Friday, April 06, 2007

Happy Easter

As we all know, the celebration of Easter is a mélange of Christian and pagan celebrations. One is the commemoration of the ministry, death and resurrection of the Messiah, the Savior of the world, Jesus; and the other is an observance of the vernal equinox, the coming of spring and the new life offered thereby.

So you have the Easter bunny, decorated eggs and the Risen Savior, all at one time. In East Texas, however, there is a fete involving not the Easter bunny, but the Easter Possum.

While considered a nuisance and an ugly, prehistoric, giant rat-like creature, the opossum is a gentle marsupial with no malice for anyone. Actually, they have a taste for snails and slugs and snakes, the three favorite creatures to hate.

In the Eastern part of Texas, the locals revere the possum as a food source and the harbinger of spring. This time of year, the woods are rife with possum. You can’t drive down a country road at night without risking a close encounter. And at Easter time, you need to watch out, because the possum you swerve to miss may be the celebrated Easter Possum. This messenger of the season is decked out in a gray fur coat and the special set of 42 teeth. In the marsupial pouch, she carries eggs, candy and baby possum, the symbol for summer barbeques. Typically, the children leave nests of clover, pine needles and snails for the Easter Possum to enjoy on her nightly rounds. There is also a small plug of chewing tobacco for luck guarding the Easter Possum against locals with a .410.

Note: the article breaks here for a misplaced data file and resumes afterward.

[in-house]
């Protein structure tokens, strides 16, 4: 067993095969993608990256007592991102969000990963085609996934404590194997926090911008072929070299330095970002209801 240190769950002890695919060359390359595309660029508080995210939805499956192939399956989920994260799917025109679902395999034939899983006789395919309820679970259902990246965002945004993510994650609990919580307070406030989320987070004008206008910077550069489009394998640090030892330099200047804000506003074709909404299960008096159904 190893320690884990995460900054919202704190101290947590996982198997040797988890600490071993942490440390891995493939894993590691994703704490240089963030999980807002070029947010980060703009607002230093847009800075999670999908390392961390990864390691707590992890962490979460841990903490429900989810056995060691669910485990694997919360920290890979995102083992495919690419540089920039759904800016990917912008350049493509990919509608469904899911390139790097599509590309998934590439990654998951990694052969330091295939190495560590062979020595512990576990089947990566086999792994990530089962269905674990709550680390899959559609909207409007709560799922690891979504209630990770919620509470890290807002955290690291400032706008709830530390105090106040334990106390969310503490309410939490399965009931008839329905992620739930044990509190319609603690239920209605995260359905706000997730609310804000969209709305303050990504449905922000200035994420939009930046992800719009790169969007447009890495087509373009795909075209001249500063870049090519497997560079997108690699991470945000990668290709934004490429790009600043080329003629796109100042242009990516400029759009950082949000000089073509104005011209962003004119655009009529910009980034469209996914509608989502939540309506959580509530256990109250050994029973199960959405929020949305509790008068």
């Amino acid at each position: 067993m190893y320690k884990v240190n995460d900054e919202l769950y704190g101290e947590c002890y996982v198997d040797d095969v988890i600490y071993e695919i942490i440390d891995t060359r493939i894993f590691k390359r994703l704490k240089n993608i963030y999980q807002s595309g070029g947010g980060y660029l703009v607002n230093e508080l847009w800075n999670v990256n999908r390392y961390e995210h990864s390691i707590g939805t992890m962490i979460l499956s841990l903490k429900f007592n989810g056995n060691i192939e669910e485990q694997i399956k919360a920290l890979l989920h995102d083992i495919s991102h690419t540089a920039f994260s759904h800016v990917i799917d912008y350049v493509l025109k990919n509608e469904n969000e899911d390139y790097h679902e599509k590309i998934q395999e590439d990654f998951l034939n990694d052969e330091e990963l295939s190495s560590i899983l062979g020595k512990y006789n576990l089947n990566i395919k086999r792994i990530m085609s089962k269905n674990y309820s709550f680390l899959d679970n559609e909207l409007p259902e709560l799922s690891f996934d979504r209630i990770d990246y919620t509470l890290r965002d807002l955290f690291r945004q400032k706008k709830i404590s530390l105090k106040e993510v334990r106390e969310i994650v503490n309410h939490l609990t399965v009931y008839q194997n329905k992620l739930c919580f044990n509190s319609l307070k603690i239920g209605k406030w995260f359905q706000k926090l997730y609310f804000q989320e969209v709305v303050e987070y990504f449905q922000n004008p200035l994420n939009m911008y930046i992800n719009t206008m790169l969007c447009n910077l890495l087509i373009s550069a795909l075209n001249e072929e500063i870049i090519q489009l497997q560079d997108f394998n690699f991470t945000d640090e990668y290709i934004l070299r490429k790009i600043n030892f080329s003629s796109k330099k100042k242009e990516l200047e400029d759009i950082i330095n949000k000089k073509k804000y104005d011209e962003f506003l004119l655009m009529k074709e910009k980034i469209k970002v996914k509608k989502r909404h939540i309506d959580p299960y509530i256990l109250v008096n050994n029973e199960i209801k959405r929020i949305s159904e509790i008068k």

Sometimes pickings get slim in East Texas, especially in the counties where the logging industry has sagged, and although it’s not recommended or encouraged, it is perfectly acceptable to revere the Easter Possum next to potatoes and poke salad.


Rob V. said...

Well, Jesus fooled 'em all. He showed He was not just playin' possum.

paper boy said...

mighty good writing for such a young geezer writer